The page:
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Businessweek Archives

Silicon Valley: Not Just Men And Computers

Readers Report


"Silicon Valley" (Cover Story, Aug. 18-25) espouses the movers and shakers in the Valley, who are pictured to be all white males. Does this reflect on your editorial judgment of your publication to eliminate females and minorities from the "movers and shakers" category? Or, as I believe is more likely the case, that the Valley's management is too much like the rest of Corporate America...just a good old boys club.

Andrea M. Cranford


Reading the article "Why women are so invisible," I immediately identified with the women mentioned in the article, although I am not a CEO--just the owner of my own management consulting business. I started my own business primarily because of the pervasive climate of Silicon Valley, where women are tolerated but not much more. Ironically, I found that the only way to be heard was to become a consultant. I guess it makes a difference when more money is on the table.

Rochelle Ullmann


Strategic Human Resources

San Jose, Calif.

While you did a good job of capturing the magic of Silicon Valley, you left out a large part of the story. The business wellspring of the Valley, which has become a virtual place spanning the entire San Francisco Bay area, is much more than computer hardware and software companies. For example, the Valley is home to companies that have produced breakthroughs in the diagnosis and treatment of important medical conditions, including cancer, heart disease, organ transplants, infectious disease, and perhaps even the aging process.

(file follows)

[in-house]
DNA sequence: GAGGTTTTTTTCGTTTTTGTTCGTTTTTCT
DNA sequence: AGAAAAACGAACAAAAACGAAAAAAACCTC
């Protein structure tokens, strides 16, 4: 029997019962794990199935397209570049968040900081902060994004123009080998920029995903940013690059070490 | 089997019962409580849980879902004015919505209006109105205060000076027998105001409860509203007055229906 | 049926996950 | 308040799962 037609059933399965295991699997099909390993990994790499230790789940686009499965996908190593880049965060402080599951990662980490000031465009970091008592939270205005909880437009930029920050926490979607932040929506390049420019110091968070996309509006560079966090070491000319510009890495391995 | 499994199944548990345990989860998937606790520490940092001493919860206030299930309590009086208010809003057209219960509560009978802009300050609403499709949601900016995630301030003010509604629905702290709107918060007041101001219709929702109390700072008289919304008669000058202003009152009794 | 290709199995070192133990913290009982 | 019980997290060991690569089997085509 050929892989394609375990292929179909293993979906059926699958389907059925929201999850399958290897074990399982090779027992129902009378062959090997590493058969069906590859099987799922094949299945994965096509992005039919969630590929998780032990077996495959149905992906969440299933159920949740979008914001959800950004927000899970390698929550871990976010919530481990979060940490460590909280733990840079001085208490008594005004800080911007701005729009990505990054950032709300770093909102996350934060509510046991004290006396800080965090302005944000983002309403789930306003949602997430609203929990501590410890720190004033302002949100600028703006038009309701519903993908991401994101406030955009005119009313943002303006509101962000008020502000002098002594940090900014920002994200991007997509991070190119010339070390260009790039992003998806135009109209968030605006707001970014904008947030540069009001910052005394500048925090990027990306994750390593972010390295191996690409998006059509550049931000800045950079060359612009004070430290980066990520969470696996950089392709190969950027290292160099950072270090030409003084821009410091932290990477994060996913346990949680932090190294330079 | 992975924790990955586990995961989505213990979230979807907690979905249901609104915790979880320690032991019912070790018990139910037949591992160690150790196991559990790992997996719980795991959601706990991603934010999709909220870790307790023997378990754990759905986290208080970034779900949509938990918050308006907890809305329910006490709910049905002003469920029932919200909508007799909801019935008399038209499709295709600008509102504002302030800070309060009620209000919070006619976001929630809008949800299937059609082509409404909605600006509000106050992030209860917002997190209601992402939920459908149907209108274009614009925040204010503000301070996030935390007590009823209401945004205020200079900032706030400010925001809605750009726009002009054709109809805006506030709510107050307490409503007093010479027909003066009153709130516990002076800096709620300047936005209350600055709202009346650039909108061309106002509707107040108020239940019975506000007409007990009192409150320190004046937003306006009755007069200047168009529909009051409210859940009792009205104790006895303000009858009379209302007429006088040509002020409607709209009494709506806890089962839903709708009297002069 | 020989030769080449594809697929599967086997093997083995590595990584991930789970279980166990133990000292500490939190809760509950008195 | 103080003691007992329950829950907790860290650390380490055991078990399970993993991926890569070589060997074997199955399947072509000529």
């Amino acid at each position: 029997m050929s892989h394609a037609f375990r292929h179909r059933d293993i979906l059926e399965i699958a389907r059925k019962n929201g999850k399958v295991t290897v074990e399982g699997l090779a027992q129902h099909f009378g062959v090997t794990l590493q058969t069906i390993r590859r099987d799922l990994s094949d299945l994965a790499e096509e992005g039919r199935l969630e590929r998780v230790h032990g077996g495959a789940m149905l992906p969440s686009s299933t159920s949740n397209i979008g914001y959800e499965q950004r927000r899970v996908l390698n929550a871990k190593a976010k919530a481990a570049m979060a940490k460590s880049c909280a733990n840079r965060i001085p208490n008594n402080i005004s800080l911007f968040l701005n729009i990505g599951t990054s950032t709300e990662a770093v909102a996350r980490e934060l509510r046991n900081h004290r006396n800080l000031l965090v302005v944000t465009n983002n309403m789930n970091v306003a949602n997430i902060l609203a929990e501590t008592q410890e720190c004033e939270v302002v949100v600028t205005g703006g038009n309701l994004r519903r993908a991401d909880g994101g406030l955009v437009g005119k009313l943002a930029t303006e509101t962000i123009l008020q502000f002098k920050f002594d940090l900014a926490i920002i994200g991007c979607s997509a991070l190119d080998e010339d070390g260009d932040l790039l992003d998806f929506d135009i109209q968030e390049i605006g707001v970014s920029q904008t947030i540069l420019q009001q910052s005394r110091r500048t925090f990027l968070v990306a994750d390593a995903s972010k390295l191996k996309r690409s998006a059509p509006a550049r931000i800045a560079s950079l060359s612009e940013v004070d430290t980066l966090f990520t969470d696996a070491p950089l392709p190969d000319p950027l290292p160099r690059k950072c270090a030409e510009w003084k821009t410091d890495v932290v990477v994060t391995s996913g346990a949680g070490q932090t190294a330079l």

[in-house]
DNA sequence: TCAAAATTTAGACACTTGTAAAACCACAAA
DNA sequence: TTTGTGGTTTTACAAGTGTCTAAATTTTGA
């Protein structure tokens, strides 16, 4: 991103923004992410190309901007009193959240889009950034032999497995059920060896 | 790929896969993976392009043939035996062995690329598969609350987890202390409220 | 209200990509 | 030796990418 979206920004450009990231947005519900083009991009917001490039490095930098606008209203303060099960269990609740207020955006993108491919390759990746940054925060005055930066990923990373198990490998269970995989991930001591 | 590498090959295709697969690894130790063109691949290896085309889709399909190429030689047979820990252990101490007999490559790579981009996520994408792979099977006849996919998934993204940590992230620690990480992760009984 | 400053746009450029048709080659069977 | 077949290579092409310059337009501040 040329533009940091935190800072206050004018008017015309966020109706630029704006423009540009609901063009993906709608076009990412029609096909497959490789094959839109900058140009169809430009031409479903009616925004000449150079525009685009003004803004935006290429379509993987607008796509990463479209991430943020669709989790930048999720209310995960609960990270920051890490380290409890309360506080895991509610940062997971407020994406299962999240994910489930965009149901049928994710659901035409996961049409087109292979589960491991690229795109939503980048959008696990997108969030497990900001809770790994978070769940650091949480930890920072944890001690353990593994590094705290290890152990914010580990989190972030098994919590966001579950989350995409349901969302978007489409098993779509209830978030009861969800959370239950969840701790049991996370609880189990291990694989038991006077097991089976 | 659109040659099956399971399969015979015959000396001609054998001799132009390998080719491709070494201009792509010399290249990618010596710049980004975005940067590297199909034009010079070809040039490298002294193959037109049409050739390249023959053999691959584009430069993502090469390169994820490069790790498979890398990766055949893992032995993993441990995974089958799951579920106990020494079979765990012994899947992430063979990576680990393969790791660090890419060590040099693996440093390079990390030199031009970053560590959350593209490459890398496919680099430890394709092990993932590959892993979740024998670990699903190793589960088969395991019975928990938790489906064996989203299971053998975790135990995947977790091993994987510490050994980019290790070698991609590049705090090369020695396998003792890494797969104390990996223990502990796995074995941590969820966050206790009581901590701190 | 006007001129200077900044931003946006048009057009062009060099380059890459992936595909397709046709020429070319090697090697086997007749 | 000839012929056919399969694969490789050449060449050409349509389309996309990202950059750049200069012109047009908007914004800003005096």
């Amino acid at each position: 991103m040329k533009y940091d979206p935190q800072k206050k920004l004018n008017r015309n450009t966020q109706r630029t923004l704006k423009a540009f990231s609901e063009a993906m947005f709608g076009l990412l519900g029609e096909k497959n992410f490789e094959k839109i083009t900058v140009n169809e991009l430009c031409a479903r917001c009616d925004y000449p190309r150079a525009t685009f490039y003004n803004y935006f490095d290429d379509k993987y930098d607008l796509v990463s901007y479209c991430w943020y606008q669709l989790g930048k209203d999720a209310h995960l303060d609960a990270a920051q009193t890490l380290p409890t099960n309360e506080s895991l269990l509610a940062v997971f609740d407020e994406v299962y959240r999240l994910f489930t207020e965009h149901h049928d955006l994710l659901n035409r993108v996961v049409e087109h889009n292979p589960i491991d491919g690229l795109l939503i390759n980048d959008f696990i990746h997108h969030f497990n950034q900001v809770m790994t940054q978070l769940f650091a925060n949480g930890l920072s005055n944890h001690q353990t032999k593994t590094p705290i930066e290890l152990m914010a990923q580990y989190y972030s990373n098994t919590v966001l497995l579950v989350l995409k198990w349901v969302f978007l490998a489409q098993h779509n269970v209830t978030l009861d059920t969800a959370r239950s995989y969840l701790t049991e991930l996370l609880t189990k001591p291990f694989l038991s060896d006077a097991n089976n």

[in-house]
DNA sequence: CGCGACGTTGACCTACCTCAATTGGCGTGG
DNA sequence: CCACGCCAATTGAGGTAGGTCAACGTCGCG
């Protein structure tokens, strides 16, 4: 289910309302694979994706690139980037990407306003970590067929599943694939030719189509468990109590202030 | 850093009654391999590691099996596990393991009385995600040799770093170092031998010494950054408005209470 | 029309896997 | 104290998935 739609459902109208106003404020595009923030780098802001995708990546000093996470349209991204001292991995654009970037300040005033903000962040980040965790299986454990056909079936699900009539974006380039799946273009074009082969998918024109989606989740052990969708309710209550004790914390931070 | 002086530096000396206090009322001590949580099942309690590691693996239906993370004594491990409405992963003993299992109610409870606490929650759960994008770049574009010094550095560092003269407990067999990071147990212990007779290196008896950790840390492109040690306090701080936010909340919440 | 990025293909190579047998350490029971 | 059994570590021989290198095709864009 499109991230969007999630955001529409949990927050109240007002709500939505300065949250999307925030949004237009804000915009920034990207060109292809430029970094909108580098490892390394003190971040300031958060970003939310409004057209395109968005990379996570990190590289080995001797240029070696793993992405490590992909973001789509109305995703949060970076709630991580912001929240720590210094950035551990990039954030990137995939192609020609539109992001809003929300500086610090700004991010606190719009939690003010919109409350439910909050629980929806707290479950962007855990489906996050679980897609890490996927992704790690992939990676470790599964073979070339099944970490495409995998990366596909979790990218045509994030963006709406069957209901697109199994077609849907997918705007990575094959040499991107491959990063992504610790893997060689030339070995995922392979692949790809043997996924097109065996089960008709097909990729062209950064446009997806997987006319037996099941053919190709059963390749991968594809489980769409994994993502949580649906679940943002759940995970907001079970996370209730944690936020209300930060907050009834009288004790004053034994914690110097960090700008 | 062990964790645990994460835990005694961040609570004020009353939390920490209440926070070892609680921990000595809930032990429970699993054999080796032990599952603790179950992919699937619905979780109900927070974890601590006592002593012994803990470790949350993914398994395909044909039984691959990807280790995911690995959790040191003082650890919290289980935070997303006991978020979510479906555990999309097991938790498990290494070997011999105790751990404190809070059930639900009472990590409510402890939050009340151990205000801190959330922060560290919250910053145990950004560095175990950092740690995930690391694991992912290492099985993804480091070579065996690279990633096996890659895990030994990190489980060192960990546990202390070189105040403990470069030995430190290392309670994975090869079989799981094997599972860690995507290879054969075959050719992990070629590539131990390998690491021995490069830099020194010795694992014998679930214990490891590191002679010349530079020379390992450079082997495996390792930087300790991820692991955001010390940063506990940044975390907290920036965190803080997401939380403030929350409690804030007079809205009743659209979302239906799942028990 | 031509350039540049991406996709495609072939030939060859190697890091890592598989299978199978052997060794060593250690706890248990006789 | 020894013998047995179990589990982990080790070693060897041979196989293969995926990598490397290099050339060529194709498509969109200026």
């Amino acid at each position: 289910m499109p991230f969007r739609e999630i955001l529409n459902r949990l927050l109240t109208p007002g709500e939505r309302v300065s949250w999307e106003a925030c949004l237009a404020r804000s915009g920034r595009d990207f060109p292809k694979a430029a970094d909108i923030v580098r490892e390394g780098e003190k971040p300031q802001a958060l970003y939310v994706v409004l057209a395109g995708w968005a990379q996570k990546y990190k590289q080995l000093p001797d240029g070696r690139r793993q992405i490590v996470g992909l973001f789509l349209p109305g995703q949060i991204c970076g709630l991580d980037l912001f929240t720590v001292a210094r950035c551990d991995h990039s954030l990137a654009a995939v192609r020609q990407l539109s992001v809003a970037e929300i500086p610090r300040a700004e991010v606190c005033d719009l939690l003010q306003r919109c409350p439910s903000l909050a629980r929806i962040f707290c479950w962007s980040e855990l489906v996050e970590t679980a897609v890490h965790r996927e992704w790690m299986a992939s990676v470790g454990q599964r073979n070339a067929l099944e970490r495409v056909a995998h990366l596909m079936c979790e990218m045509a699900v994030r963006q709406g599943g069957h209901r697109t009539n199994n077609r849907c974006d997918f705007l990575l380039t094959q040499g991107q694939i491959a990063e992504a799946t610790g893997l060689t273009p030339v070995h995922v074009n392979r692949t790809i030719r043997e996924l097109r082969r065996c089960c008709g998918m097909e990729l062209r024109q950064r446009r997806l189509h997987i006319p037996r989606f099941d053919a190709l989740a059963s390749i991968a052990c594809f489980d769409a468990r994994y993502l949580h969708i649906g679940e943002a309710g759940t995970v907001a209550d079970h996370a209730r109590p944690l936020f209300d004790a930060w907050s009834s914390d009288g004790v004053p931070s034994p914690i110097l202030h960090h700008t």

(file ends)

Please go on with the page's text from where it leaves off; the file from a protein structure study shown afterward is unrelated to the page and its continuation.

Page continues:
Scott Minick

President and COO

SEQUIS Pharmaceuticals Inc.

Menlo Park, Calif.

Five crucial letters were conspicuously absent from your glowing report on Silicon Valley: DARPA, short for the Defense Advanced Research & Projects Administration. Embarrassing as this may be for Silicon Valley's laissez-faire zealots, massive federal investment in the form of huge defense research grants to Stanford University and private contractors was indispensable in nurturing high-tech industry.

Andrew J. Perrin

Mountain View, Calif.Return to top


Peter Coy's commentary ("Help! I'm a prisoner in a shrinking cubicle," News: Analysis & Commentary, Aug. 4) really hits home. Everywhere, corporations are paying multibucks to consultants to determine why good people leave, how teamwork can be improved and sales increased. At the same time, they take away the dignity and self-respect of the employees. While preaching empowerment, quality, and teamwork, they create a war zone on the office floor. Like caged animals, workers begin to crawl the walls (in their minds, of course), seeking a moment of solitude.

Save your money, Corporate America. You don't need high-priced consultants. Teamwork is not a product of overcrowding and degradation; low morale and nonproductivity are.

Maryann Barvinski

Alexandra, Va.Return to top


In "Don't worry, be bullish" (News: Analysis & Commentary, Aug. 4), Host Marriott Corp.'s stock was identified as a sell candidate by the DAIS Group. The DAIS Group valuation model is based on earnings per share, which includes depreciation and other noncash items. In the case of real estate investment companies, such as Host Marriott, depreciation significantly reduces earnings per share but increases cash flows. An appropriate valuation of Host Marriott should be based on either funds from operations or earnings before interest, taxes, depreciation, and amortization.

Robert Parsons

Executive Vice-President and CFO

Host Marriott Corp.

Bethesda, Md.Return to top

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